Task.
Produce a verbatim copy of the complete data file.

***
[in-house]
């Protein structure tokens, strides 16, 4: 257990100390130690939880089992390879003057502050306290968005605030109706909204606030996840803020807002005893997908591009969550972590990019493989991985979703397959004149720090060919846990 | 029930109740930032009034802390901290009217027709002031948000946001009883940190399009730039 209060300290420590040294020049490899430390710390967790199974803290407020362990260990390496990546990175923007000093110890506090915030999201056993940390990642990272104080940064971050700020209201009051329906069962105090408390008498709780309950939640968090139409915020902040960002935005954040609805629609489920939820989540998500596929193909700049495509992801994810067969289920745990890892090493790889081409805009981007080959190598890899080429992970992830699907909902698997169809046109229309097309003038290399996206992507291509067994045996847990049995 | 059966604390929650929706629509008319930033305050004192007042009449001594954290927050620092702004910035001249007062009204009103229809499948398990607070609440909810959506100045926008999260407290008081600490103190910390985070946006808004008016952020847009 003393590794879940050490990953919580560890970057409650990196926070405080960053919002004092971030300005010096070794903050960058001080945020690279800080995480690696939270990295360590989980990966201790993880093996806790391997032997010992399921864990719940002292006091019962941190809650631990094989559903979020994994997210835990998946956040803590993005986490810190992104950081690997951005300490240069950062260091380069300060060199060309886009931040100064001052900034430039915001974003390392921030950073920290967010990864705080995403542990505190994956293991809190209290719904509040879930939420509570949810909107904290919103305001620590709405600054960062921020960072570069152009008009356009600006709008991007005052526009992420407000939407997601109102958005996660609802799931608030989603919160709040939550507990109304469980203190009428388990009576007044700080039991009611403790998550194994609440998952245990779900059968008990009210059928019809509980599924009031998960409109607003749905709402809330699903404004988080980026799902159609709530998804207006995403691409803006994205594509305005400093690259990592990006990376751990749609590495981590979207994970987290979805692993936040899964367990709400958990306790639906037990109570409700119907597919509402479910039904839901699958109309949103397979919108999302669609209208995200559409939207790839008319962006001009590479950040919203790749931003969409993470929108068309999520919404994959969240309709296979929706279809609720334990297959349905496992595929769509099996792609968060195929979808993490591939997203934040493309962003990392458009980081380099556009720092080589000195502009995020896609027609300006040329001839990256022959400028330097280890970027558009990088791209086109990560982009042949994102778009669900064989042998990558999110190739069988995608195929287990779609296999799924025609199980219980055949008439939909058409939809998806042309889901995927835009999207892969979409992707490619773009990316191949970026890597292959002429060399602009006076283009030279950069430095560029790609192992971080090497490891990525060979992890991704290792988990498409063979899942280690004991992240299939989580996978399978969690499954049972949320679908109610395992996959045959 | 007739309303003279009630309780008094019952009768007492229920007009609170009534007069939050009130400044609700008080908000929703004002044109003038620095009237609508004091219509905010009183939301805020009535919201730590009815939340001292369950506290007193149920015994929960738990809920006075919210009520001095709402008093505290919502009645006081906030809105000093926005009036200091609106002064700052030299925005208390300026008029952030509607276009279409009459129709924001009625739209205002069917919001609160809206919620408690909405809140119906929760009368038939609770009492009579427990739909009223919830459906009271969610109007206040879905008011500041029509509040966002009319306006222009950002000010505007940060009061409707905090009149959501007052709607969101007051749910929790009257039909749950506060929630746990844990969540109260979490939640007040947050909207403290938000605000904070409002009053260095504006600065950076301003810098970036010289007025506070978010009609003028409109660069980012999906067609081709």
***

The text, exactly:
[in-house]
């Protein structure tokens, strides 16, 4: 257990100390130690939880089992390879003057502050306290968005605030109706909204606030996840803020807002005893997908591009969550972590990019493989991985979703397959004149720090060919846990 | 029930109740930032009034802390901290009217027709002031948000946001009883940190399009730039 209060300290420590040294020049490899430390710390967790199974803290407020362990260990390496990546990175923007000093110890506090915030999201056993940390990642990272104080940064971050700020209201009051329906069962105090408390008498709780309950939640968090139409915020902040960002935005954040609805629609489920939820989540998500596929193909700049495509992801994810067969289920745990890892090493790889081409805009981007080959190598890899080429992970992830699907909902698997169809046109229309097309003038290399996206992507291509067994045996847990049995 | 059966604390929650929706629509008319930033305050004192007042009449001594954290927050620092702004910035001249007062009204009103229809499948398990607070609440909810959506100045926008999260407290008081600490103190910390985070946006808004008016952020847009 003393590794879940050490990953919580560890970057409650990196926070405080960053919002004092971030300005010096070794903050960058001080945020690279800080995480690696939270990295360590989980990966201790993880093996806790391997032997010992399921864990719940002292006091019962941190809650631990094989559903979020994994997210835990998946956040803590993005986490810190992104950081690997951005300490240069950062260091380069300060060199060309886009931040100064001052900034430039915001974003390392921030950073920290967010990864705080995403542990505190994956293991809190209290719904509040879930939420509570949810909107904290919103305001620590709405600054960062921020960072570069152009008009356009600006709008991007005052526009992420407000939407997601109102958005996660609802799931608030989603919160709040939550507990109304469980203190009428388990009576007044700080039991009611403790998550194994609440998952245990779900059968008990009210059928019809509980599924009031998960409109607003749905709402809330699903404004988080980026799902159609709530998804207006995403691409803006994205594509305005400093690259990592990006990376751990749609590495981590979207994970987290979805692993936040899964367990709400958990306790639906037990109570409700119907597919509402479910039904839901699958109309949103397979919108999302669609209208995200559409939207790839008319962006001009590479950040919203790749931003969409993470929108068309999520919404994959969240309709296979929706279809609720334990297959349905496992595929769509099996792609968060195929979808993490591939997203934040493309962003990392458009980081380099556009720092080589000195502009995020896609027609300006040329001839990256022959400028330097280890970027558009990088791209086109990560982009042949994102778009669900064989042998990558999110190739069988995608195929287990779609296999799924025609199980219980055949008439939909058409939809998806042309889901995927835009999207892969979409992707490619773009990316191949970026890597292959002429060399602009006076283009030279950069430095560029790609192992971080090497490891990525060979992890991704290792988990498409063979899942280690004991992240299939989580996978399978969690499954049972949320679908109610395992996959045959 | 007739309303003279009630309780008094019952009768007492229920007009609170009534007069939050009130400044609700008080908000929703004002044109003038620095009237609508004091219509905010009183939301805020009535919201730590009815939340001292369950506290007193149920015994929960738990809920006075919210009520001095709402008093505290919502009645006081906030809105000093926005009036200091609106002064700052030299925005208390300026008029952030509607276009279409009459129709924001009625739209205002069917919001609160809206919620408690909405809140119906929760009368038939609770009492009579427990739909009223919830459906009271969610109007206040879905008011500041029509509040966002009319306006222009950002000010505007940060009061409707905090009149959501007052709607969101007051749910929790009257039909749950506060929630746990844990969540109260979490939640007040947050909207403290938000605000904070409002009053260095504006600065950076301003810098970036010289007025506070978010009609003028409109660069980012999906067609081709």